The Australian Industry Group Australian Performance of Manufacturing Index (Australian PMI) fell 4.8 points to 58.3 in April, indicating a slower – but still buoyant – rate of expansion following March’s record high.

April marked a 19th consecutive month of expanding or stable conditions for the Australian PMI – the longest run of continuous expansion since 2005. Readings above 50 indicate expansion in activity, with the distance from 50 indicating the strength of the increase . Six of the eight manufacturing sub-sectors expanded in April (according to trend data), with four sub-sectors reaching record highs in trend terms: machinery & equipment (up 1.0 point to 61.2); petroleum, coal & chemicals (up 0.4 points to 67.6); metal products (up 1.6 points to 63.8); and textiles, clothing & furniture (up 5.6 points to 57.1).

Ai Group Chief Executive Innes Willox said: “The manufacturing sector extended its broad-based expansionary run in April. Growth was led by the machinery & equipment; metal products; coal, petroleum, chemical & rubber products; and non-metallic mineral product sub-sectors, all of which are enjoying strong demand from high levels of building and construction activity. The largest manufacturing sub-sector – food & beverages – continued its long run of expansion. In a welcome sign, the diverse textiles, clothing, furniture & other products sector built on recent upward momentum.”

Five of the seven activity sub-indexes in the Australian PMI expanded in April, but at a slower pace than in March (see table below). New orders (down 5.0 points to 61.6), production (down 0.1 points to 62.1) and sales (down 1.4 points to 62.5) remained above 60 points, indicating healthy demand and a strong likelihood of further near-term growth.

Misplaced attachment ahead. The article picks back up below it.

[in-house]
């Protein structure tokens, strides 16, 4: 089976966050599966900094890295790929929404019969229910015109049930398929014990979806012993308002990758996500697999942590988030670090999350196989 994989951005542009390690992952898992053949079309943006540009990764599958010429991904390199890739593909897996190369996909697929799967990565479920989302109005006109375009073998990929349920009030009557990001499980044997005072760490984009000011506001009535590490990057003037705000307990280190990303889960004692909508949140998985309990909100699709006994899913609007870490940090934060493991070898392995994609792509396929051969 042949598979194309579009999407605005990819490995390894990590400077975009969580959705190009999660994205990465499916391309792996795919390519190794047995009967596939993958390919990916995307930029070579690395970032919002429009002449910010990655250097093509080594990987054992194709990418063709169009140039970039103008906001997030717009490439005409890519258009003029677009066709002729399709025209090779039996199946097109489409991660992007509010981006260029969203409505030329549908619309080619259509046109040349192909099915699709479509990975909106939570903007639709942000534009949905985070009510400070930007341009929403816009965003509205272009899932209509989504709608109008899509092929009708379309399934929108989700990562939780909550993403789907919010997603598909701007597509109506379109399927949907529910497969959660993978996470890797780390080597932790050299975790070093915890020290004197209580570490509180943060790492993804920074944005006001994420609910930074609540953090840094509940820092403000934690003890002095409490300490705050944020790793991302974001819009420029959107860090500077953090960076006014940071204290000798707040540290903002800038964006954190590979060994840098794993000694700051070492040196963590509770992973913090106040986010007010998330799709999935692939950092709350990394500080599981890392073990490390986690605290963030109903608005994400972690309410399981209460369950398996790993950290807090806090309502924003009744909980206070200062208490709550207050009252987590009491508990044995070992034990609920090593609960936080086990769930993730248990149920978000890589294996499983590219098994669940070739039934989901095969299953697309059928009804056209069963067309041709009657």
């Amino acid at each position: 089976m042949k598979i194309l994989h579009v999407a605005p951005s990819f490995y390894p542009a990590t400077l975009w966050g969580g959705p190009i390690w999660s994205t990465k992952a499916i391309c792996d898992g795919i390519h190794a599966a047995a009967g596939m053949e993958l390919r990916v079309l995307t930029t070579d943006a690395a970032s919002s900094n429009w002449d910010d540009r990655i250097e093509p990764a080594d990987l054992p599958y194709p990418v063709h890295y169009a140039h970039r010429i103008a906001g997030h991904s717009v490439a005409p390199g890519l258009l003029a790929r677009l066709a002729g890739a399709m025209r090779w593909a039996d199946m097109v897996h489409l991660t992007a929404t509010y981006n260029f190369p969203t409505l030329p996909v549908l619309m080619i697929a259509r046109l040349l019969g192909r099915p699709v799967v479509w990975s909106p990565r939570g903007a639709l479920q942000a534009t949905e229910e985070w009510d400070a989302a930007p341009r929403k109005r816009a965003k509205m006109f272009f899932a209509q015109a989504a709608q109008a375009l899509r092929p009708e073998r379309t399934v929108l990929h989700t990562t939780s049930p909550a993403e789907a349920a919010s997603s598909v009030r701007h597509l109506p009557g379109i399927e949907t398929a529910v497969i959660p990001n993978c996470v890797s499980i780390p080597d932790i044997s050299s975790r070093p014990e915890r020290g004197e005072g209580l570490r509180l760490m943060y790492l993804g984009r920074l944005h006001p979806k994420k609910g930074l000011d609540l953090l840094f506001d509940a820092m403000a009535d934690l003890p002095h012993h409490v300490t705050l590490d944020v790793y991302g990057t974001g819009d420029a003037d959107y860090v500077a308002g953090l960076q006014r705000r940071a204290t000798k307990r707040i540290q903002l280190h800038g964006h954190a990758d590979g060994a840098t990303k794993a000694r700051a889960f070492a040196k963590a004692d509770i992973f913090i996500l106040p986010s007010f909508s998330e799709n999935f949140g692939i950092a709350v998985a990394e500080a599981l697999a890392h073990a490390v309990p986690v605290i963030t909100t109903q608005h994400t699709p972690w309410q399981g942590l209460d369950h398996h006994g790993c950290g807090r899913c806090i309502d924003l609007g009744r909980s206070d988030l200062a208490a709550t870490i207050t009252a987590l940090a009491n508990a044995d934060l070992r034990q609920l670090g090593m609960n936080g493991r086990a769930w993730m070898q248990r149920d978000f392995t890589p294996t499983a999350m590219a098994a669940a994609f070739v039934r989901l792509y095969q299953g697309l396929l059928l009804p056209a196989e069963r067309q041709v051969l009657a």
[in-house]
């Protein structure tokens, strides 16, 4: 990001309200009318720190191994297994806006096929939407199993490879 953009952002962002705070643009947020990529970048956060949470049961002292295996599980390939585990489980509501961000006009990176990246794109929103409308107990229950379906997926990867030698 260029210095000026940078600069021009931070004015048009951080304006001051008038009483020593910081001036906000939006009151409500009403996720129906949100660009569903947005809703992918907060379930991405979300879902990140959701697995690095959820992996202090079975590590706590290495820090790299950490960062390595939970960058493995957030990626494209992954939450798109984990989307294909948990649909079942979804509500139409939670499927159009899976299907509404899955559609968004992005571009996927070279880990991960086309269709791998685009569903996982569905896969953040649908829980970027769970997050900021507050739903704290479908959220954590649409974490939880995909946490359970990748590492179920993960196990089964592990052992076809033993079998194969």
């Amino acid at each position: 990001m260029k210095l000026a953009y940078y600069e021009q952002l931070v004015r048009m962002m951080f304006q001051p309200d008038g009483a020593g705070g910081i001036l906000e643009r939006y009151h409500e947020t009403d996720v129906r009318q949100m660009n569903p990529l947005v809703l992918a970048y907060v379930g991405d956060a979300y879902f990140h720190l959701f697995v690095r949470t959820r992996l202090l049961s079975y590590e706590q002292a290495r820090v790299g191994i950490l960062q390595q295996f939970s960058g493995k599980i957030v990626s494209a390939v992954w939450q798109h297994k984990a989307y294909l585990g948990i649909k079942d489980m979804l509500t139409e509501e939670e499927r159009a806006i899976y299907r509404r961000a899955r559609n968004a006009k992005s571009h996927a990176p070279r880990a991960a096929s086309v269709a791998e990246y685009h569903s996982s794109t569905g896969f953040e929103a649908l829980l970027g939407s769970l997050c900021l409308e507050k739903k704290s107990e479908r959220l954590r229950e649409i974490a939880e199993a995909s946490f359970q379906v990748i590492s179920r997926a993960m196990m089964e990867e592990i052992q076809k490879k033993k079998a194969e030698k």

Capacity utilisation eased from March’s record high (down 1.3 percentage points to 79.9%) but remains high by historical standards, suggesting some manufacturers will need more investment and/or employment in order to meet future growth in demand. The input prices (down 6.0 points to 62.5) and wages (down 3.1 points to 60.3) sub-indexes both slowed in April but remain elevated, with the selling prices sub-index rising 5.3 points to 57.5 as some of these cost pressures are passed on to manufacturers’ customer base.

“While the Australian PMI reading of 58.3 indicated a slower pace of expansion than March’s record high, domestic sales, production, new orders and employment all built on recent gains,” Willox added. “Respondents reported a slight drop in exports in April which warrants monitoring in the months ahead while energy costs and continued uncertainty over energy policy continue to be a major concern for many manufacturers.”